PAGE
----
Lender-Paid Mortgage Insurance: Definition And Pros & Cons

Don’t figure out that lender-paid mortgage insurance is the lender will pay out your mortgage insurance and you don’t. The reality is the lender pays the mortgage insurance, indeed, but so you do. Even you have to pay higher mortgage rate. This case is similar to zero cost for refinance in which the lender will pay all closing costs but you deal with higher interest rate. Just look at the following illustration to see the difference:

Your loan amount is $100,000, LTV ratio 90%, and monthly mortgage insurance premium $52. If you take borrower-paid mortgage insurance, it will be:  3,75% x $100,000 = $ 463,12 (3,75% is a rate for a-30-year-loan). Your monthly mortgage insurance will be: $463,12 + $52 = $515,12. This amount will be totally different if you take lender-paid mortgage insurance. The rate of a-30-year-loan for this lender-paid mortgage insurance is 4%, so we can estimate a monthly mortgage insurance by (4% x $ 100,000) + $ 0 = $477, 42. You can see that the second option is cheaper in total monthly payment.

For your information, lender-paid mortgage insurance has both pros and cons. The most obvious advantage is you do not have pay your mortgage insurance premiums per month. This absolutely can decrease the amount of monthly mortgage payment. If you take this mortgage, your monthly mortgage payment will be lower since your mortgage insurance is not required anymore. This can be said that lender-paid mortgage insurance (LPMI) is a money-saver, especially for you who do not have a plan to stay in your home for a long time.

If you are interested in taking this lender-paid mortgage insurance, you have to be a qualified borrower who is able to take larger loan or to purchase more expensive. This seems so fair after seeing that your monthly mortgage insurance payments are lower.  In addition, lender-paid mortgage insurance is good for high LTV ratio owners. If your LTV ratio is just or close to 80%, LPMI may not best choice.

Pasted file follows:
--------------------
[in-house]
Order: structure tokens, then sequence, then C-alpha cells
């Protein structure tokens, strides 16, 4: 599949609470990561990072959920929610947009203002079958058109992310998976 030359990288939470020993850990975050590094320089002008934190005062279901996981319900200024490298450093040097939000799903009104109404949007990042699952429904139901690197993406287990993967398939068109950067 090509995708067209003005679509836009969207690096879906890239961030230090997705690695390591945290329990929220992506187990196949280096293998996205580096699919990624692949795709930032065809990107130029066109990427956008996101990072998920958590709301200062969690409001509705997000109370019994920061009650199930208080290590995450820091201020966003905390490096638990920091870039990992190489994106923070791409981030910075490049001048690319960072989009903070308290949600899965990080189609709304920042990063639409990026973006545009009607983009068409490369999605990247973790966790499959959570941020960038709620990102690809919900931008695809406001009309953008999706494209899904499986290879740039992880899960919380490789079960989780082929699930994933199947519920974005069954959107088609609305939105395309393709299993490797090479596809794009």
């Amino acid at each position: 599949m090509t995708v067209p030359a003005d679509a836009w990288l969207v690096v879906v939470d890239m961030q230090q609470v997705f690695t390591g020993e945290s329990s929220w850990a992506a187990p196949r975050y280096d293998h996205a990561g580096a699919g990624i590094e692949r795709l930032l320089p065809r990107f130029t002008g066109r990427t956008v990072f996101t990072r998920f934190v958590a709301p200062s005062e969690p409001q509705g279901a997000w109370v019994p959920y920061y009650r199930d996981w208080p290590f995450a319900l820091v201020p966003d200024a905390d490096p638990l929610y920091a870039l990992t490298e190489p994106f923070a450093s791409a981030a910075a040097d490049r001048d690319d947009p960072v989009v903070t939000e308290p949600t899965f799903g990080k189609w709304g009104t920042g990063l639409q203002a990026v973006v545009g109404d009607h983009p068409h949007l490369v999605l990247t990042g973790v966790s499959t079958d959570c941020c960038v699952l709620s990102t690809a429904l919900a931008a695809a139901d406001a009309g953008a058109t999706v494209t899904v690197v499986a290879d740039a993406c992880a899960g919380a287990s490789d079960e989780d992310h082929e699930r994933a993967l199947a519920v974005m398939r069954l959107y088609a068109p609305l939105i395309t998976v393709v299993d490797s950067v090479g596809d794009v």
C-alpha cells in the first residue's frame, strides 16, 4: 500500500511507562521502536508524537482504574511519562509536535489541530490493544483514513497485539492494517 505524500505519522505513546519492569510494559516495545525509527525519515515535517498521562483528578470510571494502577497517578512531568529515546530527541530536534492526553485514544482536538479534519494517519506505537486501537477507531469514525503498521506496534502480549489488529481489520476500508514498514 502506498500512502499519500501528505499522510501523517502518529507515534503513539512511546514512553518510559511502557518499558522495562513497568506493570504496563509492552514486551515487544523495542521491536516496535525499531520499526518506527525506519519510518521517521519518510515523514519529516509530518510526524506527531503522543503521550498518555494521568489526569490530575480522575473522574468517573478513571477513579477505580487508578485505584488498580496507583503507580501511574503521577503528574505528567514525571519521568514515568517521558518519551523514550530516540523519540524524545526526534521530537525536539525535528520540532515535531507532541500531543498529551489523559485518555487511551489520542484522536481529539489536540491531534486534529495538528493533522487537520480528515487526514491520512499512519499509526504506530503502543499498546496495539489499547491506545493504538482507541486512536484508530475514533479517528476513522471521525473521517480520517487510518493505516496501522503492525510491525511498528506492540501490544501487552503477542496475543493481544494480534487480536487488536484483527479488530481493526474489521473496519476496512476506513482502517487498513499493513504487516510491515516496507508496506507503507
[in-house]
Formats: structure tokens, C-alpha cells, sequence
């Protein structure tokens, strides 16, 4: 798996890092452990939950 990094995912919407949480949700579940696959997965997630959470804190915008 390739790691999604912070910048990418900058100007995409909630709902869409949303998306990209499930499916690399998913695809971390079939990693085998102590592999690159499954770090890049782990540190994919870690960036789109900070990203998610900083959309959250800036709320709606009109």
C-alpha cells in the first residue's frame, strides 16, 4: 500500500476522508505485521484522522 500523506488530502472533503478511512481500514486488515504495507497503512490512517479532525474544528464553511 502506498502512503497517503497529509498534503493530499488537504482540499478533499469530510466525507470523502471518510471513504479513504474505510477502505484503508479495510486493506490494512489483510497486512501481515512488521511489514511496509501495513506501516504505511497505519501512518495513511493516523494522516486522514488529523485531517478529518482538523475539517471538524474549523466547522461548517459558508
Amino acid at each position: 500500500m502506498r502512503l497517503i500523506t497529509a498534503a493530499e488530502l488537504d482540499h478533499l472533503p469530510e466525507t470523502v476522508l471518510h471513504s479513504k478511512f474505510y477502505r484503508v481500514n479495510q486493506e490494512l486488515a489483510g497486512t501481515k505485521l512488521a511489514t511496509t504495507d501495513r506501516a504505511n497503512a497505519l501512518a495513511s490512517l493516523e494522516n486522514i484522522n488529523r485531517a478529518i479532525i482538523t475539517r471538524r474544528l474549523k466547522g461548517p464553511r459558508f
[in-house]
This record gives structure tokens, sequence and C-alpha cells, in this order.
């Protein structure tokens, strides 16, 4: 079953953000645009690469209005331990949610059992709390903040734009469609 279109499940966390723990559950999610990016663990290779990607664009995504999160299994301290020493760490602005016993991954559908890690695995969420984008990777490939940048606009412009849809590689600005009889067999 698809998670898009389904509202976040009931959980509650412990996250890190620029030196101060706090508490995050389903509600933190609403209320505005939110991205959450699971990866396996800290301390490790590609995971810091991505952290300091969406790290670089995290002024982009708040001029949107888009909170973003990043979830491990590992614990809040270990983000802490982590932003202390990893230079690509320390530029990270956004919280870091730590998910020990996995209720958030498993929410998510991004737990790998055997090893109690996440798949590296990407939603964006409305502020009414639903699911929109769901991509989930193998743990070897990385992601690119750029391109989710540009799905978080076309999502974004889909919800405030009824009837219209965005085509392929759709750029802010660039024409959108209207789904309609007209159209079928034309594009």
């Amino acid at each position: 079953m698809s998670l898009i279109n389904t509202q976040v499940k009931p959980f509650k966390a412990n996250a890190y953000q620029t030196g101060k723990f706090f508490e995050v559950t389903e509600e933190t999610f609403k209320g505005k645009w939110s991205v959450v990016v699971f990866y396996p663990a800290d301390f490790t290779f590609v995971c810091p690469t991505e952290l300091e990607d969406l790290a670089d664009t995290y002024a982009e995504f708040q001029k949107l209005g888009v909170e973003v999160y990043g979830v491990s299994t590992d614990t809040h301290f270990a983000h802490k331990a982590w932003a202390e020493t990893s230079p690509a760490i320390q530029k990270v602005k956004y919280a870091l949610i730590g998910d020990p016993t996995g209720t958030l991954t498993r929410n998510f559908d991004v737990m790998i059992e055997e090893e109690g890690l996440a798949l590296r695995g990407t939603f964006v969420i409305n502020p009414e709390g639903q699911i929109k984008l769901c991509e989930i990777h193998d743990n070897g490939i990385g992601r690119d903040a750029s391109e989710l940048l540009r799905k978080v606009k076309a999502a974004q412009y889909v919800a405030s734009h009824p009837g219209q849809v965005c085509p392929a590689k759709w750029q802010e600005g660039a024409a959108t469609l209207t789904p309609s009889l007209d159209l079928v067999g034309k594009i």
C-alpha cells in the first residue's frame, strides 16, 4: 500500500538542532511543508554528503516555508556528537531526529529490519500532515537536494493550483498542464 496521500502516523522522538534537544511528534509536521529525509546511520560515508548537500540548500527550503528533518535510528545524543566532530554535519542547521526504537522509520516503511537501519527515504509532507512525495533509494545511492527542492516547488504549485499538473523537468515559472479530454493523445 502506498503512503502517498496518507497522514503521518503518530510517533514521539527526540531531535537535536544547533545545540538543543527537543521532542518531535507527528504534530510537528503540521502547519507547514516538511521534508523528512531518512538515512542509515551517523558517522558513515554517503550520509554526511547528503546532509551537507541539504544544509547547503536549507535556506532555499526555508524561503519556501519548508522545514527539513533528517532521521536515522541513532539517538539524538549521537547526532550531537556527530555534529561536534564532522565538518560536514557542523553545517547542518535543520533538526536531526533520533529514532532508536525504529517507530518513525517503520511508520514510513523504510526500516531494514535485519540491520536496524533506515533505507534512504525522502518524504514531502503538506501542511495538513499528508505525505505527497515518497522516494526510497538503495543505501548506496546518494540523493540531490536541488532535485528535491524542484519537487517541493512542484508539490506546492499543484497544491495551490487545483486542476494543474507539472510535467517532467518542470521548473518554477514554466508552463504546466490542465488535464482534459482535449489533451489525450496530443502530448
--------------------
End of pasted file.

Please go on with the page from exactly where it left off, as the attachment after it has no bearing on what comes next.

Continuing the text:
Another benefit of using lender-paid mortgage insurance is that it’s potential for higher tax deduction. Why? Because you have paid higher interest rate per month. That’s very awesome, right?

Something with a bunch of benefits must have some weakness. Lender-paid mortgage also has some weakness. One of obvious weakness is it can’t be canceled. Next weakness, you will be trapped with higher interest rate for the rest of loan’s life. It means that there are much more interest you have to pay. From these weaknesses, it’s important to consider that you have to convince yourself about the mortgage insurance you prefer to choose. You can compare all options of mortgage insurance then determine the best enhancing your needs and financial ability.

How Does Lender-Paid Mortgage Insurance Work?

Using lender-paid mortgage insurance likely changes the main structure of insurance premiums, so that you do not pay a separated charge per month. With this type of mortgage insurance, you pay larger for both upfront mortgage payments per month. This approach is not really common compared to adjustment your mortgage rate. When you pay a sum of money, your lender will calculate and determine the amount of money that can cover the lender’s cost (because the lender is going to buy the mortgage insurance with your money). On the other hand, if you purchase over time, you will pay in higher mortgage rate.

Since the higher mortgage rate means the higher monthly insurance payment, you will end up paying with less money per month if you use this LPMI. But actually the amount of monthly LPMI is less than if you would pay if you get private mortgage insurance separately.

The Alternative over Lender-Paid Mortgage Insurance

There is good news for you who don’t really like lender-paid mortgage insurance. You still have some alternatives you can choose. The first alternative is by making larger Down Payment (at least 20%). Unfortunately, most people don’t realize this option. Second alternative is by paying your own PMI (this is often called BPMI/ Borrower-Paid Mortgage Insurance). The last alternative is by using a piggy-back loan or many people call it 80/20 loan. This type of loan lets you to avoid the mortgage insurance altogether but the second mortgage insurance will come in higher interest rate. If you are able to pay off your second mortgage quickly, you will enjoy getting lower mortgage rate for several years later.

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